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Long exposures with electronic shutter?

Discussion in 'General X Camera Forum' started by ojporqpojrewpo, Jun 13, 2018.

  1. ojporqpojrewpo

    ojporqpojrewpo Premium Member

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    Does anybody know if there are drawbacks when you take long exposures (>30s) with electronic shutter? I know there can be artifacts with very short exposures but how about long ones?
     
  2. lawsofphysics

    lawsofphysics Premium Member

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    Yes, artifacts can appear when the ES shutter read-out rate aliases with camera or subject motion and, or light affected by modulation.

    For instance, some LED lights are controlled using pulse-width modulation. The modulation rate aliases with the ES read-out rate. The most common result is color banding.
     
  3. ojporqpojrewpo

    ojporqpojrewpo Premium Member

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    Would that apply to something like star trails or Milky Way shots?
     
  4. specLegacy

    specLegacy Premium Member

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    I haven't used ES that much, but my thought is that most of the drawbacks of ES happen under artificial light or with fast-moving subjects.

    ES might also introduce more noise than MS, but that's probably negligible if you're stacking a lot of images to create star trails.

    Milky Way shots are usually under a minute, so it would be worth trying both the ES and MS to see if there's any difference. One simple advantage for MS is that you can hear when the exposure is done :)
     
  5. ojporqpojrewpo

    ojporqpojrewpo Premium Member

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    That's one of the reasons I am asking. The shutter noise bothers me when I do stacked star trails and also it feels like it adds wear to the shutter mechanism. Probably not a real concern but something that made me think ...
     
  6. dem

    dem Premium Member

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    I don't think there are any drawbacks as far as the image quality is concerned.
    I wonder if there is an explanation for why this might happen, test shots?
     
  7. specLegacy

    specLegacy Premium Member

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    I think I have to take my comment back. I got this misconception from Sony cameras, which drop to 12-bit mode when using electronic shutter, whereas they use 14-bit mode for images taken with the mechanical shutter. It seems that there's no image quality penalty for Fujis. Not that I could find after a quick search, anyway.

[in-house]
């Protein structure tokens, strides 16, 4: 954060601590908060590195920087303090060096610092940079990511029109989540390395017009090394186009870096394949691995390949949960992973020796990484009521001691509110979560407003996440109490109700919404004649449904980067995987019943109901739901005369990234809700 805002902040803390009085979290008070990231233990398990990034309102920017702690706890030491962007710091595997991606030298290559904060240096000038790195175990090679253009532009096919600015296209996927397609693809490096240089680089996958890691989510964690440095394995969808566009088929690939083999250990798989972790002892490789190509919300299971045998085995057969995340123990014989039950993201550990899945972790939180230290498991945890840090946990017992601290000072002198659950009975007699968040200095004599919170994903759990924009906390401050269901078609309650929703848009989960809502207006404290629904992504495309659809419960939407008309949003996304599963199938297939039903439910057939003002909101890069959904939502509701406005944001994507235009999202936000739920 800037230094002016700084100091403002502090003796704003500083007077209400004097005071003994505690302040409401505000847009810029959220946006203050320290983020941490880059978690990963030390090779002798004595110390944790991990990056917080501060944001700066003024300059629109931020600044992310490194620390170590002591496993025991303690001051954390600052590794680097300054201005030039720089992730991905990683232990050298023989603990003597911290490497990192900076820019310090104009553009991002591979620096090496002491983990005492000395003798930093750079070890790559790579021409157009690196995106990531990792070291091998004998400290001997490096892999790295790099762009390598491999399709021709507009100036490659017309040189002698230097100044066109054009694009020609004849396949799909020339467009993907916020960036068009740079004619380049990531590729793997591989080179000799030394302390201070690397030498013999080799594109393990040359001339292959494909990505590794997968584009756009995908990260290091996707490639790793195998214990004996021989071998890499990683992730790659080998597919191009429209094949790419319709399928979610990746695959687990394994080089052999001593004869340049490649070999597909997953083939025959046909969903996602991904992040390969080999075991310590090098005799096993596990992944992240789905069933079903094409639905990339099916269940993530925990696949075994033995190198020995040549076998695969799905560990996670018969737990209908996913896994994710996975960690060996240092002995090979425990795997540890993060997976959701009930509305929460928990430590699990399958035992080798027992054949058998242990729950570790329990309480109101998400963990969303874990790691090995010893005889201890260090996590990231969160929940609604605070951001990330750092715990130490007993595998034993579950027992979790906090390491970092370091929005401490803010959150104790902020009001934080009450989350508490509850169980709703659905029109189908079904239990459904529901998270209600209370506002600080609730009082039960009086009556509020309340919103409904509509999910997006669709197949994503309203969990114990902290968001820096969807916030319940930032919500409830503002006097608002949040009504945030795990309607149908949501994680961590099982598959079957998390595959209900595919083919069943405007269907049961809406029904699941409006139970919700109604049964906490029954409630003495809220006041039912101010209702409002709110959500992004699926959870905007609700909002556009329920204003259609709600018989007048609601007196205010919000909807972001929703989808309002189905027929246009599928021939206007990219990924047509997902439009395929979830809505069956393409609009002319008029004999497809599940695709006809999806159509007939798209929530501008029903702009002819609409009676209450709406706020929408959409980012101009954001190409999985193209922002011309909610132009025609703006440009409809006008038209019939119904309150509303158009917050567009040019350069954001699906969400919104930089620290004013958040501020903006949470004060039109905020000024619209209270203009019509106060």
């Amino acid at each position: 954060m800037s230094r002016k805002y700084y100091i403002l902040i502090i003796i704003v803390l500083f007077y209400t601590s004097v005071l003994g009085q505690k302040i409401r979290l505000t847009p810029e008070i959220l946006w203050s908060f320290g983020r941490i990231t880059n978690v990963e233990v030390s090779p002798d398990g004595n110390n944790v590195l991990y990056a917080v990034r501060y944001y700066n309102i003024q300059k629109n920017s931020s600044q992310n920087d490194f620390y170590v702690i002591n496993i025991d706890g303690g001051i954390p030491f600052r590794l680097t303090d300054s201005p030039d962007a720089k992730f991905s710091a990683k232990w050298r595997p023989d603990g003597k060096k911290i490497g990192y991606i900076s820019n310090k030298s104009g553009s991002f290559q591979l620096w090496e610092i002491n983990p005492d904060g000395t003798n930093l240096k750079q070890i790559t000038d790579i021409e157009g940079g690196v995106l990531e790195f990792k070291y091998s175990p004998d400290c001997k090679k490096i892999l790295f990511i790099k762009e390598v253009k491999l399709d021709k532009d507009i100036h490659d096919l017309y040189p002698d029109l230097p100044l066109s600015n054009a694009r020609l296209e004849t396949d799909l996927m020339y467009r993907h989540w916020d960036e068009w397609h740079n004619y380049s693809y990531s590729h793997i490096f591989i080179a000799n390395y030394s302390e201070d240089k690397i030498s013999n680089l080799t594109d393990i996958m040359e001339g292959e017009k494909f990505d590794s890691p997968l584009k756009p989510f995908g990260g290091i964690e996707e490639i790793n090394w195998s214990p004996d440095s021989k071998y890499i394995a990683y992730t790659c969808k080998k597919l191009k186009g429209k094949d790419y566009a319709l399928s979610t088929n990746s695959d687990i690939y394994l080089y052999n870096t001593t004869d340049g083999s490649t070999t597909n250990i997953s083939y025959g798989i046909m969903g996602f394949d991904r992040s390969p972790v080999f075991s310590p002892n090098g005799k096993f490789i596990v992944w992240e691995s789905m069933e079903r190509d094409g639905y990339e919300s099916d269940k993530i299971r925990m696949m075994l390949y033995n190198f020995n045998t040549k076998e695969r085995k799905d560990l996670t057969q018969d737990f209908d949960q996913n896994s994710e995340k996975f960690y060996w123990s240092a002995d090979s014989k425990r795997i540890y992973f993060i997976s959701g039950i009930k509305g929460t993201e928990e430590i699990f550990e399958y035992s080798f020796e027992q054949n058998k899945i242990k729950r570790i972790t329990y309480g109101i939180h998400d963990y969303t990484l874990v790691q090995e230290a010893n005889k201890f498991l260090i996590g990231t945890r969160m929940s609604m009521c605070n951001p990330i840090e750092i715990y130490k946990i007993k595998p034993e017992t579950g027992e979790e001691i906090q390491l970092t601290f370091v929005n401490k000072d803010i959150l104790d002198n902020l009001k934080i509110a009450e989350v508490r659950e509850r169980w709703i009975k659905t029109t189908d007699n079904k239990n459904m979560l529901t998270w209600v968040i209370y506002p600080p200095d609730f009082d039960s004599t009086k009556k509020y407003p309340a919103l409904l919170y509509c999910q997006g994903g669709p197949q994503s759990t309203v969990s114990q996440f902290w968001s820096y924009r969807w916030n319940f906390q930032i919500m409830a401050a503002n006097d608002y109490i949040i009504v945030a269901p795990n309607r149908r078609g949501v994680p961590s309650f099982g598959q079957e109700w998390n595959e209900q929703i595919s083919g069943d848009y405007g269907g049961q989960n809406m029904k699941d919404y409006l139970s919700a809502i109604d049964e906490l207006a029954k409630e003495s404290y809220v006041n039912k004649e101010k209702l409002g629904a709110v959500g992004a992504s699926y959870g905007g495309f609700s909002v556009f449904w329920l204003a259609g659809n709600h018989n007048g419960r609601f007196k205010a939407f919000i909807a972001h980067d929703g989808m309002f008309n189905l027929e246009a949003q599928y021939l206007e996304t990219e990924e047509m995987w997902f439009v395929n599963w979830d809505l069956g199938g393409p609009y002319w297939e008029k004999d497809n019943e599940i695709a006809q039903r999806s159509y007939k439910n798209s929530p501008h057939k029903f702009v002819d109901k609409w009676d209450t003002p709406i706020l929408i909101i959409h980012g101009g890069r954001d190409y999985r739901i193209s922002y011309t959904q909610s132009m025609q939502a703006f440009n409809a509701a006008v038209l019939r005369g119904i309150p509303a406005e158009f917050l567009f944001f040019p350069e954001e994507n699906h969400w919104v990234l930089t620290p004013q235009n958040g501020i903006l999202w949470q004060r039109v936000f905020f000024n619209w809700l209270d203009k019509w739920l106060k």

lawsofphysics and dem like this.
  8. lawsofphysics

    lawsofphysics Premium Member

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    I doubt it. The earth's motion is very slow compared to the ES read-out speed.
     
  9. lawsofphysics

    lawsofphysics Premium Member

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    I doubt the input-referred read noise level is higher with the ES.

    Here is a blog article Please login or register to view links that documents one person's ES problems with a SONY A7s. It is entirely possible these results are irrelevant to FUJIFILM's ES design.
     
  10. Doug Pardee

    Doug Pardee Premium Member

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    The next time someone asks how fast the sensor readout speed is, I think I'm going to reply, "at least it's faster than the earth's motion"! ;)
     
  11. ojporqpojrewpo

    ojporqpojrewpo Premium Member

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    Tried some long exposures with ES last week and it worked flawlessly.


    Please login or register to view links
     
  12. Warwick

    Warwick Premium Member

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    The downside of slow exposures with the electronic shutter is that anything that’s moving gets distorted and weird-looking. This is because the sensor isn’t exposed all once, unless I’m mistaken. I think it’s exposed in a sweeping motion, like the picture on a tv screen.
     
  13. dem

    dem Premium Member

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    You are right in saying that the sensor is not exposed at once when using the ES - the bottom of the image starts its exposure 1/15 sec after the top. You are mistaken thinking that this will make a big effect over a 2 minute exposure. Moving objects will appear blurred with either mechanical or electronic shutter.

    The distortion of moving subjects is an issue at fast shutter speeds like 1/1000 sec. By the way mechanical shutter also distorts images taken above flash sync shutter speed for the same reason (the sensor is not exposed at once), but the effect is about 20 times less and practically unnoticeable.
     

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